Adult acquired flatfoot deformity (AAFD) is a painful, chronic condition found most often in women between the ages of 40 and 60. AAFD occurs when the soft tissues of the foot are overstretched and torn, causing the arch to collapse. Flatfoot deformities may also be caused by a foot fracture, or may result from long-term arthritis. Once the posterior tibial tendon-the tendon unit that holds up the arch-loses its function, the foot becomes ?flat? as the bones spread out of position during weight bearing. Without an AAFD repair, the condition may progress until the affected foot becomes entirely rigid and quite painful.
Adult acquired flatfoot is caused by inflammation and progressive weakening of the major tendon that it is responsible for supporting the arch of the foot. This condition will commonly be accompanied by swelling and pain on the inner portion of the foot and ankle. Adult acquired flatfoot is more common in women and overweight individuals. It can also be seen after an injury to the foot and ankle. If left untreated the problem may result in a vicious cycle, as the foot becomes flatter the tendon supporting the arch structure becomes weaker and more and more stretched out. As the tendon becomes weaker, the foot structure becomes progressively flatter. Early detection and treatment is key, as this condition can lead to chronic swelling and pain.
Posterior tibial tendon insufficiency is divided into stages by most foot and ankle specialists. In stage I, there is pain along the posterior tibial tendon without deformity or collapse of the arch. The patient has the somewhat flat or normal-appearing foot they have always had. In stage II, deformity from the condition has started to occur, resulting in some collapse of the arch, which may or may not be noticeable. The patient may feel it as a weakness in the arch. Many patients initially present in stage II, as the ligament failure can occur at the same time as the tendon failure and therefore deformity can already be occurring as the tendon is becoming symptomatic. In stage III, the deformity has progressed to the extent where the foot becomes fixed (rigid) in its deformed position. Finally, in stage IV, deformity occurs at the ankle in addition to the deformity in the foot.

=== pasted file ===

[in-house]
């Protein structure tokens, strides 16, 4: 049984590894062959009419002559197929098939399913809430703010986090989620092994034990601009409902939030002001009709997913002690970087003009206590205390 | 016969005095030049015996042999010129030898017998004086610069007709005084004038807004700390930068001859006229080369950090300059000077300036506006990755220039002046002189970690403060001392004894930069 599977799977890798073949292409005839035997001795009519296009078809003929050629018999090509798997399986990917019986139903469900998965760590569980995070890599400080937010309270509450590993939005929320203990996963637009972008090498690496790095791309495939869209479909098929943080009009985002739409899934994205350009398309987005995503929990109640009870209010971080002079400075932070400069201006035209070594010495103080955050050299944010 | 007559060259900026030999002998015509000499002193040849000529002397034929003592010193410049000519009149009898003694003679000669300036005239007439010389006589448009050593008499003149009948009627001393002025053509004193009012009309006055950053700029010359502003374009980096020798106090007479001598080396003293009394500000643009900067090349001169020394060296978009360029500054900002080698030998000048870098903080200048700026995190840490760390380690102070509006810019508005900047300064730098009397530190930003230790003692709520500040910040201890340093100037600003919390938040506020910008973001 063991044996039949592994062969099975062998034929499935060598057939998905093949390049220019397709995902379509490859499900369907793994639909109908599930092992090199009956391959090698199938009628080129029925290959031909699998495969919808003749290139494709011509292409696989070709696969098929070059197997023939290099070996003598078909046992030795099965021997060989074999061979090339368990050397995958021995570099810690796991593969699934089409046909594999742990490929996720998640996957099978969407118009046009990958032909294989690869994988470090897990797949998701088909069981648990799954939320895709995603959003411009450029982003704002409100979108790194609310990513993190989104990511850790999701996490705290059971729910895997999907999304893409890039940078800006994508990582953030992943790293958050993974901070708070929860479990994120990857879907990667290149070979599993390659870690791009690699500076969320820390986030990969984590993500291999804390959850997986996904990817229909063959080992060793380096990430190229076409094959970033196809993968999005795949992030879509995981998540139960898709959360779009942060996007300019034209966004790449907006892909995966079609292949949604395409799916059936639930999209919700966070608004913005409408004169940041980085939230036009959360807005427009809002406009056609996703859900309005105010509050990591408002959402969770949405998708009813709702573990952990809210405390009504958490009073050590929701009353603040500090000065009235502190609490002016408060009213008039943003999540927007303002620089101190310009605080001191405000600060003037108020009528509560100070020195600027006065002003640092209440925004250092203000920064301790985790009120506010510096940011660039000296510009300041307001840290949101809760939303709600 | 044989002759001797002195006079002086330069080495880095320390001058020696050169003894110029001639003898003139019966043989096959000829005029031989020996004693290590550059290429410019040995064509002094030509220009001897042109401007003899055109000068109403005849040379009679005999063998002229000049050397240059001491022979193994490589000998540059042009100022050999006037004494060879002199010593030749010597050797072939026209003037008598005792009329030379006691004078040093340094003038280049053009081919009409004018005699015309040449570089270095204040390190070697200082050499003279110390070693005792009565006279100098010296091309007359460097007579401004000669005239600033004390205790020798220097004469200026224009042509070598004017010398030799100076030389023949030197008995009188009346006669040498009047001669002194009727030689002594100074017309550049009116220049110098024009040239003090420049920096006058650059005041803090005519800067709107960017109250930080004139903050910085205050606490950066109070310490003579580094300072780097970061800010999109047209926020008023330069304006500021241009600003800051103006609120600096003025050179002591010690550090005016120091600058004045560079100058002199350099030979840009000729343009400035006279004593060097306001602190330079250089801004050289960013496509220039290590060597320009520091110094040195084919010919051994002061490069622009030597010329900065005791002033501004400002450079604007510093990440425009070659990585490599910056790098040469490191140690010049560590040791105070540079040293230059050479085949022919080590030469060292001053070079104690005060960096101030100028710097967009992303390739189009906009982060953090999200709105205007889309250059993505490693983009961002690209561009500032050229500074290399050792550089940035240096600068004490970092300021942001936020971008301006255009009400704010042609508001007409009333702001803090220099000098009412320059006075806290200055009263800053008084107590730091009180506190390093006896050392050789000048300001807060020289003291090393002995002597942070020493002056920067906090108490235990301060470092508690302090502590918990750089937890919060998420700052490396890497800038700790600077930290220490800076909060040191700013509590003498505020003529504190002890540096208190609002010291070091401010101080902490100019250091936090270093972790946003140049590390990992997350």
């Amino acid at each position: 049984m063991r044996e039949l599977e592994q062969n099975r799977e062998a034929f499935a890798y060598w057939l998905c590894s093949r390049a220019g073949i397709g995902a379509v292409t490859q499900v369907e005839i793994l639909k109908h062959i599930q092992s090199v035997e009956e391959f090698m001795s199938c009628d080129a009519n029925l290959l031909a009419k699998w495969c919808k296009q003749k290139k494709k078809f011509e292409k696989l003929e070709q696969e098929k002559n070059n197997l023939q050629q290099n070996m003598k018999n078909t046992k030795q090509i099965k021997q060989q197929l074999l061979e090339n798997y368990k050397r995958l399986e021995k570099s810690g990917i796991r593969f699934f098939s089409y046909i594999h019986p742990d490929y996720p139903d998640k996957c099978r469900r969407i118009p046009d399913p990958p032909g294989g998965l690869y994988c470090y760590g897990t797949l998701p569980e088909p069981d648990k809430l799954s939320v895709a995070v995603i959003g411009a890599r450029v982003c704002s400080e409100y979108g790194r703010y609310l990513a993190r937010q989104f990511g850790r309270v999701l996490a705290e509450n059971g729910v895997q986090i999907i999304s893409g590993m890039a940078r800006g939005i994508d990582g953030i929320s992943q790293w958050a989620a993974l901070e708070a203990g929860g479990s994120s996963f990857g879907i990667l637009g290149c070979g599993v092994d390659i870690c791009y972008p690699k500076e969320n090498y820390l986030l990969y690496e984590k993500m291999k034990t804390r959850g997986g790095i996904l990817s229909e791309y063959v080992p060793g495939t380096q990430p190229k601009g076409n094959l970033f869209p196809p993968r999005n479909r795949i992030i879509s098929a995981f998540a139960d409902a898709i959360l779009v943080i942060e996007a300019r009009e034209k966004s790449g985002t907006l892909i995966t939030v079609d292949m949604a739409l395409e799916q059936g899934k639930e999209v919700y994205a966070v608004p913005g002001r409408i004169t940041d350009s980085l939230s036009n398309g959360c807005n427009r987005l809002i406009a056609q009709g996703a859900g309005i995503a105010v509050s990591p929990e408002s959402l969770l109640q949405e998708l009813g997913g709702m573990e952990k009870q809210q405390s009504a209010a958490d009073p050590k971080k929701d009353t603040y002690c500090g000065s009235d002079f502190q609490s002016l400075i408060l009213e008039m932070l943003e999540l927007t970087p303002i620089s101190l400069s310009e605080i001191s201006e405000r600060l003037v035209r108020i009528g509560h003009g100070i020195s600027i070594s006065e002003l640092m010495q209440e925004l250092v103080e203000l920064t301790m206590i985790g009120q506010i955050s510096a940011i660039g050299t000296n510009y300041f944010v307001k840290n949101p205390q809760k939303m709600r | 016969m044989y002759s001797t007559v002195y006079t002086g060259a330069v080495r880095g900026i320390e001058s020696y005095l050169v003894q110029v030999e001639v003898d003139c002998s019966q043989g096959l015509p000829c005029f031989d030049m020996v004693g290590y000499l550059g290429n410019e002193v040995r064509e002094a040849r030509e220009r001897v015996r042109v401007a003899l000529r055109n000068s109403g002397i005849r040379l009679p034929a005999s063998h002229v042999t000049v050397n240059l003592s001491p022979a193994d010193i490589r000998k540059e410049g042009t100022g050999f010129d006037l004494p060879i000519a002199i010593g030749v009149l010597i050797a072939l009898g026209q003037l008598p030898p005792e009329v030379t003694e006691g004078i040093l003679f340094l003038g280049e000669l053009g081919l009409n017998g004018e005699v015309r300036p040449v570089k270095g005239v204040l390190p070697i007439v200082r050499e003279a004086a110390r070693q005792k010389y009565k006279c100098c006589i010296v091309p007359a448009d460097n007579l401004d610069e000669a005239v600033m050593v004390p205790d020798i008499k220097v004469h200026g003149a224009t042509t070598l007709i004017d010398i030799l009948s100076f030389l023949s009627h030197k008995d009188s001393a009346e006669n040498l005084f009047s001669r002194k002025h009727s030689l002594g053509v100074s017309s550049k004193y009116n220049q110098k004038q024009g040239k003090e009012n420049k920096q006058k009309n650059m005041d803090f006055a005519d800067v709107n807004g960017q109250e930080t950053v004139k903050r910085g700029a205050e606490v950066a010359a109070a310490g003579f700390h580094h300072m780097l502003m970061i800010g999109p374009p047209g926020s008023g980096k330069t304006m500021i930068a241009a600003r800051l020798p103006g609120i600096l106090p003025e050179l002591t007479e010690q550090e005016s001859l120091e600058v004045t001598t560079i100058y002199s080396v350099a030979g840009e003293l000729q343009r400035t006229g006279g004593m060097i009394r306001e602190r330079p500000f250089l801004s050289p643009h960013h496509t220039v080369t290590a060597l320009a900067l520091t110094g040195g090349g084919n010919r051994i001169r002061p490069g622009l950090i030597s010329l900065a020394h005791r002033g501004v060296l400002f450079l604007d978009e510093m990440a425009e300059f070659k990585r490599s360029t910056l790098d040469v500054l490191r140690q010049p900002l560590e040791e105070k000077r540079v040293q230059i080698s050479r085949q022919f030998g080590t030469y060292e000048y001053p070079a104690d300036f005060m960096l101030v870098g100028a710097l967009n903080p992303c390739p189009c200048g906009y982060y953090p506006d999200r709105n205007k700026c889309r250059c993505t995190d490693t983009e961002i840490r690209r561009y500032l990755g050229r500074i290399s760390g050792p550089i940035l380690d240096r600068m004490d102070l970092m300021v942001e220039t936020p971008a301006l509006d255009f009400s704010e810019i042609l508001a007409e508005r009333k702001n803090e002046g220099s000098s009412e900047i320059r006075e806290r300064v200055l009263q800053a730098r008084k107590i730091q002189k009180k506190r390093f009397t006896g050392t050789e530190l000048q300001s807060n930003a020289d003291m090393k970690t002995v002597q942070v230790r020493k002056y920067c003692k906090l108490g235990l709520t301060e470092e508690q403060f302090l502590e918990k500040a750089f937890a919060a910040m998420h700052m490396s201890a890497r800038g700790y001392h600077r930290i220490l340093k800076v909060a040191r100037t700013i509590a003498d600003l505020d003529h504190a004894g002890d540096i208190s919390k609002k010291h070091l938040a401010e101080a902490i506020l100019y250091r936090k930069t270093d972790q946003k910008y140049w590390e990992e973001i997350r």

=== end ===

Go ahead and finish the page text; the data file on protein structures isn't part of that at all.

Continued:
First, both feet should be examined with the patient standing and the entire lower extremity visible. The foot should be inspected from above as well as from behind the patient, as valgus angulation of the hindfoot is best appreciated when the foot is viewed from behind. Johnson described the so-called more-toes sign: with more advanced deformity and abduction of the forefoot, more of the lateral toes become visible when the foot is viewed from behind. The single-limb heel-rise test is an excellent determinant of the function of the posterior tibial tendon. The patient is asked to attempt to rise onto the ball of one foot while the other foot is suspended off the floor. Under normal circumstances, the posterior tibial muscle, which inverts and stabilizes the hindfoot, is activated as the patient begins to rise onto the forefoot. The gastrocnemius-soleus muscle group then elevates the calcaneus, and the heel-rise is accomplished. With dysfunction of the posterior tibial tendon, however, inversion of the heel is weak, and either the heel remains in valgus or the patient is unable to rise onto the forefoot. If the patient can do a single-limb heel-rise, the limb may be stressed further by asking the patient to perform this maneuver repetitively.
Non surgical Treatment
Icing and anti-inflammatory medications can reduce inflammation and physical therapy can strengthen the tibial tendon. Orthotic inserts that go inside your shoes are a common way to treat and prevent flatfoot pain. Orthotics control the position of the foot and alleviate areas of pressure. In some cases immobilization in a cast or walking boot is necessary to relieve symptoms, and in severe cases surgery may be required to repair tendon damage.
Surgical correction is dependent on the severity of symptoms and the stage of deformity. The goals of surgery are to create a more functional and stable foot. There are multiple procedures available to the surgeon and it may take several to correct a flatfoot deformity. Usually surgical treatment begins with removal of inflammatory tissue and repair of the posterior tibial tendon. A tendon transfer is performed if the posterior tibial muscle is weak or the tendon is badly damaged. The most commonly used tendon is the flexor digitorum longus tendon. This tendon flexes or moves the lesser toes downward. The flexor digitorum longus tendon is utilized due to its close proximity to the posterior tibial tendon and because there are minimal side effects with its loss. The remainder of the tendon is sutured to the flexor hallucis longus tendon that flexes the big toe so that little function is loss.